Successful contractors don’t cut corners or find cheap workarounds to boost profits year over year. Instead, they focus on educating clients on the value of what they do—from the quality of the materials to the skilled workmanship—and providing exceptional service. When clients understand the value of your work and the return they will get on their investment in the long term, they are far less likely to gawk at the price of a job.
But many contractors remain focused on shrinking their costs in order to become more profitable. Some will spend a lot of time battling for cheaper labor or materials thinking that this is the most effective approach. In reality, these cost saving measures will only increase annual profits by a small percentage. Not to mention the new costs they’ll incur when materials fail or dissatisfied clients call crews back for repairs.
First Get a Clear View of Your Business
To identify ways to increase revenue, you first need to forecast and project your overhead and income for the year. Take a look at your costs on a job-to-job basis and ask the following questions:
- What are my material costs?
- What are my labor costs?
- What additional overhead costs do I have? (e.g., administration, marketing, and sales costs)
- What is my gross profit for each job?
Now which of these numbers can you budge?
Material costs generally aren’t within your control; they tend to be a static figure. You can battle over pricing, but the impact to your net profit at the end of the year will be minimal. The half percent that you save here or there is likely not worth your time.
The same goes for labor costs. Opting for less skilled and experienced crew members will only affect a minor percentage of your annual profits, but will noticeably decrease the quality of your work, leading to dissatisfied customers, increased call-backs, and fewer contracts in the long term.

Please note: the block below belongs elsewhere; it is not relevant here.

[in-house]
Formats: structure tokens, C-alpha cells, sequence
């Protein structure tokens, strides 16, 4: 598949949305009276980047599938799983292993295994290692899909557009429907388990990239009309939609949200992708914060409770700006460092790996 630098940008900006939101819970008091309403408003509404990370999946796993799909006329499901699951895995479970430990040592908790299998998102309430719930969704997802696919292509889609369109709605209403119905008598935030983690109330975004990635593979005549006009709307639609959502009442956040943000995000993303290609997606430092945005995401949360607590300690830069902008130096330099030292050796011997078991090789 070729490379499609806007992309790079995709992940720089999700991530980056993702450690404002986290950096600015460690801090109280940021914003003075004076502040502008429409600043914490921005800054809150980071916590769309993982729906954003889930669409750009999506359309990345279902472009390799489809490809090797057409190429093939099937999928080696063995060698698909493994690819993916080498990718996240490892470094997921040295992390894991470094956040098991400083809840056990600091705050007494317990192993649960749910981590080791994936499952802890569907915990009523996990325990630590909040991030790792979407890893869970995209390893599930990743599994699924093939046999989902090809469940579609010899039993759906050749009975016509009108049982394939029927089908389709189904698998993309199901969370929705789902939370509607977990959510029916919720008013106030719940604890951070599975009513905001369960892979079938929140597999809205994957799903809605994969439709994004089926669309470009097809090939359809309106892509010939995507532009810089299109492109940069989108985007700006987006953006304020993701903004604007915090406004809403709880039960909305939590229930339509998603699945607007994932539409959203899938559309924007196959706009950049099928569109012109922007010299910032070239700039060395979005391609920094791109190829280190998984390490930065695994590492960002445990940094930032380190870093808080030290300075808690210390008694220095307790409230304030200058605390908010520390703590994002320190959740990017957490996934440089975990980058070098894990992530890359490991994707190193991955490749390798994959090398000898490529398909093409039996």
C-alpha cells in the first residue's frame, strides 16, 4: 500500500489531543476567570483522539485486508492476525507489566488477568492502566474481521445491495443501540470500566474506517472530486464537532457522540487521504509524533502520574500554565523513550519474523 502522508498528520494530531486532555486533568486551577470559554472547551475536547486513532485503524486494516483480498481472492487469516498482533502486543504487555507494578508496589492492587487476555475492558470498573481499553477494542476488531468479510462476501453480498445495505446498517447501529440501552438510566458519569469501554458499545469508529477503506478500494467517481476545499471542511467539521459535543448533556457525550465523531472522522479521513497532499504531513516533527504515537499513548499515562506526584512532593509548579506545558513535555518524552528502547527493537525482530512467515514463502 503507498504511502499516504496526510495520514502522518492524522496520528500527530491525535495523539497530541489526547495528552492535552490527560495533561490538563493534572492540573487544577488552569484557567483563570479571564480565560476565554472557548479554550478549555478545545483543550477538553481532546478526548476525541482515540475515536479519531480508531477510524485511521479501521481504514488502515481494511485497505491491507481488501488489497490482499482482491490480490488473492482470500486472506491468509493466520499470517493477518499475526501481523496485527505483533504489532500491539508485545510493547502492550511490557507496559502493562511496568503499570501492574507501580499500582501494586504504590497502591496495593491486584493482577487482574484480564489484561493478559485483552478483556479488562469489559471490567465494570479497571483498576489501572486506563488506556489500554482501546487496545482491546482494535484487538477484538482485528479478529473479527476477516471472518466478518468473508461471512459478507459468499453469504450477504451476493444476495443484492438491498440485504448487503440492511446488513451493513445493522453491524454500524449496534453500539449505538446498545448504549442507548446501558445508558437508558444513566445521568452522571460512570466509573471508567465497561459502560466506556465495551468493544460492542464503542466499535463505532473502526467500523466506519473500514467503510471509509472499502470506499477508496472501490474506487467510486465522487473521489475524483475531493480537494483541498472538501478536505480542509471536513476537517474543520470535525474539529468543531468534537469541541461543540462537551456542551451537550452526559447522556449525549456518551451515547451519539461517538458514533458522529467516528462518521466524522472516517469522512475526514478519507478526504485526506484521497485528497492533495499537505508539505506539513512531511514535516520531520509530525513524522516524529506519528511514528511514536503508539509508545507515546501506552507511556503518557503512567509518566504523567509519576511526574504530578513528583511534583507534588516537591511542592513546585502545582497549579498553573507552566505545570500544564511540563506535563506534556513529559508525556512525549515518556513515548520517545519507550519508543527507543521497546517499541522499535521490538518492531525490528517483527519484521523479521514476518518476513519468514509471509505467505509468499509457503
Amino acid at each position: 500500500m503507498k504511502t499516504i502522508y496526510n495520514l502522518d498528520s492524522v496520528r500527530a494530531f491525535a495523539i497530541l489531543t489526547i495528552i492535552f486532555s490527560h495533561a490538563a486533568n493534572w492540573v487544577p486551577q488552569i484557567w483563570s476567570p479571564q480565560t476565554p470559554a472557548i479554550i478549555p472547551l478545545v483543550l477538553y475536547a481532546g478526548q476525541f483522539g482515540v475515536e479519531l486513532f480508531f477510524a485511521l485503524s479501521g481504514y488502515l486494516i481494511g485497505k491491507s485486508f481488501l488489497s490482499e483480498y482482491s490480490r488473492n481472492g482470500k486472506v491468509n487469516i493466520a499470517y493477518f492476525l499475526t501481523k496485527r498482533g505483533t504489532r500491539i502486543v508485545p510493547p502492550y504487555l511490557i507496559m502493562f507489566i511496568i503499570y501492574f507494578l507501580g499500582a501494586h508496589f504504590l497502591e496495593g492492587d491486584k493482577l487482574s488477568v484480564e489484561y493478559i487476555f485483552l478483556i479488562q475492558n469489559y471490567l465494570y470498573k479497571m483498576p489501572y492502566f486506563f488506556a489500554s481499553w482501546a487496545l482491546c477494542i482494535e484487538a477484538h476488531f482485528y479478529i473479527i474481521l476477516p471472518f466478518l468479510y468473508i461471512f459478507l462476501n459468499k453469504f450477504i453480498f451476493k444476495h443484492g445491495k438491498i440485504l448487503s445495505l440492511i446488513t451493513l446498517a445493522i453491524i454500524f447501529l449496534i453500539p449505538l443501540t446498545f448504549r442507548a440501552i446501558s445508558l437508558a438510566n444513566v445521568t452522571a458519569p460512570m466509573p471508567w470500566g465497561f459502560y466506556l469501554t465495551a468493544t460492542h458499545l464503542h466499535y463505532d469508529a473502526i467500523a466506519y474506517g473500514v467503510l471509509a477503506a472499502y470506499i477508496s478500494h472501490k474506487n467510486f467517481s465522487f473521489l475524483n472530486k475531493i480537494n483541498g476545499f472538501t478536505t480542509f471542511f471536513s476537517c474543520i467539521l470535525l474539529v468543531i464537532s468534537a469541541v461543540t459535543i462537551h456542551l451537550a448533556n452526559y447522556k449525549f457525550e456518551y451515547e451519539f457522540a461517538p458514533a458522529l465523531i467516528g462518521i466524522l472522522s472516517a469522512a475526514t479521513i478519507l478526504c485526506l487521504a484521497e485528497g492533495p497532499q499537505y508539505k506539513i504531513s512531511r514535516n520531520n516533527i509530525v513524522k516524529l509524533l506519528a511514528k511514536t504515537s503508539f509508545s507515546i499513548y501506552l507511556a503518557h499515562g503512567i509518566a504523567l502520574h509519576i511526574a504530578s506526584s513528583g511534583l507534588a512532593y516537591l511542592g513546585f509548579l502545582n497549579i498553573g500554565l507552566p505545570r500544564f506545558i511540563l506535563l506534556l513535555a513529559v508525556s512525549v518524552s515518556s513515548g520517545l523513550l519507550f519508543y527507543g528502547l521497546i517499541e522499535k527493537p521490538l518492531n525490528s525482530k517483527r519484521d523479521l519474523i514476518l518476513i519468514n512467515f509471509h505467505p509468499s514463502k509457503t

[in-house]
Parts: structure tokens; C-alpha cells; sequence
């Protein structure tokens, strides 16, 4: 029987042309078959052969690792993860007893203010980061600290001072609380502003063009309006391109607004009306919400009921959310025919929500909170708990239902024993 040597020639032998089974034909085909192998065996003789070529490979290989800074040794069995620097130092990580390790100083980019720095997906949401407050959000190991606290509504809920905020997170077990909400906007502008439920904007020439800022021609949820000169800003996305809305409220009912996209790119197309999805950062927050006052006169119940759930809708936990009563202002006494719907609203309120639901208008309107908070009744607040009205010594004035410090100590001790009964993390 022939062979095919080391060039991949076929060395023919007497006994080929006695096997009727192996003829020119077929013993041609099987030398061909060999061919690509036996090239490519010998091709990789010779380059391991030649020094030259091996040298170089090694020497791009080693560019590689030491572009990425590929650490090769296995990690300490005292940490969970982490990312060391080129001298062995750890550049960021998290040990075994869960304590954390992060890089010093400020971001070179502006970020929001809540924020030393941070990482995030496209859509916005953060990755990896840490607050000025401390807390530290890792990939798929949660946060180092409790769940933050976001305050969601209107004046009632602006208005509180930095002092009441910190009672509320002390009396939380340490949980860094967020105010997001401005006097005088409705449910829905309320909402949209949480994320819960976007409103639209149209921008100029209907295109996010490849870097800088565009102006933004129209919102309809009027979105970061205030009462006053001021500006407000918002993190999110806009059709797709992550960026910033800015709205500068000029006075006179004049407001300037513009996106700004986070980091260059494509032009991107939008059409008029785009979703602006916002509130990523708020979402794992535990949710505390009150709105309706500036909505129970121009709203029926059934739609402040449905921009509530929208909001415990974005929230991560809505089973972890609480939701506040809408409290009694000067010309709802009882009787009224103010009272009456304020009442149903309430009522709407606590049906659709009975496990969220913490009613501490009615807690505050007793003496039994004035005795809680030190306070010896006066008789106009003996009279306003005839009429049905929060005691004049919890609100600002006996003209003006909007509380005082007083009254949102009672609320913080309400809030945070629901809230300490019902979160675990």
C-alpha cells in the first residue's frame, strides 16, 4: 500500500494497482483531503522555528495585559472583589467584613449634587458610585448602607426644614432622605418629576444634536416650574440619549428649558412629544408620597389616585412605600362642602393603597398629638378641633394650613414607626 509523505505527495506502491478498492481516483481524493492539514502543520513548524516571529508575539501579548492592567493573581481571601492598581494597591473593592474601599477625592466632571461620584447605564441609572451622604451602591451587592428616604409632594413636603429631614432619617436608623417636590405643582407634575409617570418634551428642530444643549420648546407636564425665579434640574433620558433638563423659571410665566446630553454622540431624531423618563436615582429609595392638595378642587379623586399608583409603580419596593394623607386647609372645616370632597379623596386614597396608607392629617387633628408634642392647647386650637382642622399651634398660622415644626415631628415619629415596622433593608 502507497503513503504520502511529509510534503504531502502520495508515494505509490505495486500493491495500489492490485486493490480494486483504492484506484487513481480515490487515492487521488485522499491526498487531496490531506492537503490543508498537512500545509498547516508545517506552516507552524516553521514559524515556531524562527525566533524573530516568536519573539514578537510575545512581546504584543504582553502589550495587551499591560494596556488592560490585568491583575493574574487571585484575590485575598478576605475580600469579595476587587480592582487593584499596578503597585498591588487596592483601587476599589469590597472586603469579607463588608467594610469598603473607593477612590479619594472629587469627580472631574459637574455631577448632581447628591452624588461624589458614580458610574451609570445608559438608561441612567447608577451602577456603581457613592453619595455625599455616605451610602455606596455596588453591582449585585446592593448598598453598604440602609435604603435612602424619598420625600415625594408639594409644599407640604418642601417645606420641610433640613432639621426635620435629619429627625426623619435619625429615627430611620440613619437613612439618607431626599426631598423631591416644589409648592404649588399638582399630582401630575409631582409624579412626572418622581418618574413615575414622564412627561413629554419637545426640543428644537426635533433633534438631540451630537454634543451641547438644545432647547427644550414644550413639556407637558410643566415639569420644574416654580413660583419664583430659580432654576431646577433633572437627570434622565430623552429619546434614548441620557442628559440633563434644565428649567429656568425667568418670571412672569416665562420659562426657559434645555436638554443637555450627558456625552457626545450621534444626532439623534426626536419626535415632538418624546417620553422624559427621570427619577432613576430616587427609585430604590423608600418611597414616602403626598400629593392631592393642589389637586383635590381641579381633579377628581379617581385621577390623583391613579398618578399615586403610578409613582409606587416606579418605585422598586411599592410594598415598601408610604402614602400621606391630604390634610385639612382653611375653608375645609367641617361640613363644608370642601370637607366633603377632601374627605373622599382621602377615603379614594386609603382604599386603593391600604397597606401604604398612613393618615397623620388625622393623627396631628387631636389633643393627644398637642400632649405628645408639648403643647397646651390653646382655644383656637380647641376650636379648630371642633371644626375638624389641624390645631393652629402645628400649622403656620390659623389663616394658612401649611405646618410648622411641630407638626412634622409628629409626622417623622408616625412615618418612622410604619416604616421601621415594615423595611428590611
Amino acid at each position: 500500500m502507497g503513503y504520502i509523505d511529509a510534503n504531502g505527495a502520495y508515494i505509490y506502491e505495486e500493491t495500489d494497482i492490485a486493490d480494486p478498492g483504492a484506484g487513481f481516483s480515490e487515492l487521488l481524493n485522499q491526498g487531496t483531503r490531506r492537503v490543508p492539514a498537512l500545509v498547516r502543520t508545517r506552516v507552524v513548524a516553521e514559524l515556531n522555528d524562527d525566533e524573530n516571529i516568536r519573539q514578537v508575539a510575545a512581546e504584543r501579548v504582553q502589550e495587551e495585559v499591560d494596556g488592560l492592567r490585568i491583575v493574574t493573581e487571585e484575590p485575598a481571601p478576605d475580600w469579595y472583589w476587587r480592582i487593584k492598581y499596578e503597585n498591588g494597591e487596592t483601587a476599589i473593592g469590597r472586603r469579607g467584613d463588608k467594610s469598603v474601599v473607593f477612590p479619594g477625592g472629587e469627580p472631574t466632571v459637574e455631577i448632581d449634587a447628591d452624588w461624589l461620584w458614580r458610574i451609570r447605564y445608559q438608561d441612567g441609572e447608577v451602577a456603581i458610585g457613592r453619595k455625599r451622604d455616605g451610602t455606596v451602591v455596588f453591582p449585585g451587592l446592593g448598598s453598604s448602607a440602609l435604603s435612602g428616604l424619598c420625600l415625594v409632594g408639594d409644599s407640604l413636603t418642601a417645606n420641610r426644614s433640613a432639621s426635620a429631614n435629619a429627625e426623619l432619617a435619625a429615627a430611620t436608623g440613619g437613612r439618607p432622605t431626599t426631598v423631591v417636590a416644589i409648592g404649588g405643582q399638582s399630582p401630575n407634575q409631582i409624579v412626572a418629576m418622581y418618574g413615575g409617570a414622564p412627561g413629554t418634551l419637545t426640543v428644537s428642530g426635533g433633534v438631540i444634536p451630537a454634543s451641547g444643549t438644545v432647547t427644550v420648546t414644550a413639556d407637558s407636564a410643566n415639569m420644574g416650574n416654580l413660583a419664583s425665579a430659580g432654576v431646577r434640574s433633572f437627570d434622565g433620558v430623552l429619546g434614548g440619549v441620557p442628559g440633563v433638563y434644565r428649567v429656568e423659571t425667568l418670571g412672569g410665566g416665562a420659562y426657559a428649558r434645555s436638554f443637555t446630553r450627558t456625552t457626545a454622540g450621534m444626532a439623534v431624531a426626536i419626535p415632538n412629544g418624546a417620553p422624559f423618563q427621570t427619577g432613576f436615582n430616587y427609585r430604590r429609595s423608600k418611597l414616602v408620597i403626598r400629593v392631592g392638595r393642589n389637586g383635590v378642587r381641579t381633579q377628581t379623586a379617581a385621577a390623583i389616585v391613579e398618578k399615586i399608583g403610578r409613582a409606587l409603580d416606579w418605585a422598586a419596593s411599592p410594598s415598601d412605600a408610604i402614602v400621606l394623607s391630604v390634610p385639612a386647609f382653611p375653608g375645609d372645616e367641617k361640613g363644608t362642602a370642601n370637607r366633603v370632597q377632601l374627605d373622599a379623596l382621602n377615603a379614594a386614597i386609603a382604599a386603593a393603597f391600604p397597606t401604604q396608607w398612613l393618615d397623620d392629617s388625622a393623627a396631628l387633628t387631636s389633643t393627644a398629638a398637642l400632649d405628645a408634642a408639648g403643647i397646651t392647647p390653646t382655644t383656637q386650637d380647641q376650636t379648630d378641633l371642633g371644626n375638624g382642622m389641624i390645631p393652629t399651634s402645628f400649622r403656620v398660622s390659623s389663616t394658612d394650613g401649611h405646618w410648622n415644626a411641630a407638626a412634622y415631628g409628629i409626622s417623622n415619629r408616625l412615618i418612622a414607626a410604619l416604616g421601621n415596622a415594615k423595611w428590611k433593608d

Focus Your Energy Where It Can Truly Make a Difference
The overhead and management costs to run your company are more worthwhile to analyze. If you want to realize significant cost savings, you need to implement best practices in administration, sales management, and accounting.
If you can look beyond just individual job costs and carefully account for all operations, expenses, and sales, you can assess your overhead and begin to target truly effective ways to drive profitability.
Start with regular reporting on cost trends and sales trends to get a solid baseline understanding of your overhead. Then determine your profit goals. For example, you might set a goal to make at least seven percent net profit at the end of the year.
Set a Net Profit Goal and Work Backwards
Now that you have a clear picture of your business and a clear target, you can work backwards to create a budget that enables you to reach your goals. If you set aside that seven percent for pure profit, how much revenue do you have left for administration, production, marketing, and other costs?
This is how you avoid overspend and laser-focus your spending on what will have the greatest impact on revenue, whether that’s a marketing push, investment in sales, or taking advantage of lead generation tools.
Drive Sales by Educating Clients on Your Value
Sales and customer education go hand in hand. The most successful companies differentiate from the competition by explaining how their work is going to benefit the client and save them money and headaches in the long run. This is very different than competing on price or trying to underbid your competitors.
When you first talk to a prospect, your number one job is to build trust. Your customers are risk averse and afraid to make a mistake. Instead of telling them you can do something cheaper or faster, convey how important the work is and the potential risks and costs of not doing thorough, high-quality work.
When you see the client or visit the site for an inspection, point out every little thing that you can do and use language they can relate to. This is the sweet spot where sales and education meet. For example, instead of simply talking about shingles, refer to roof protection. Or instead of talking about roof underlayment, talk about secondary vapor barriers. These words more clearly express why the components matter—and there is a good chance prospects didn’t hear your competitor say them.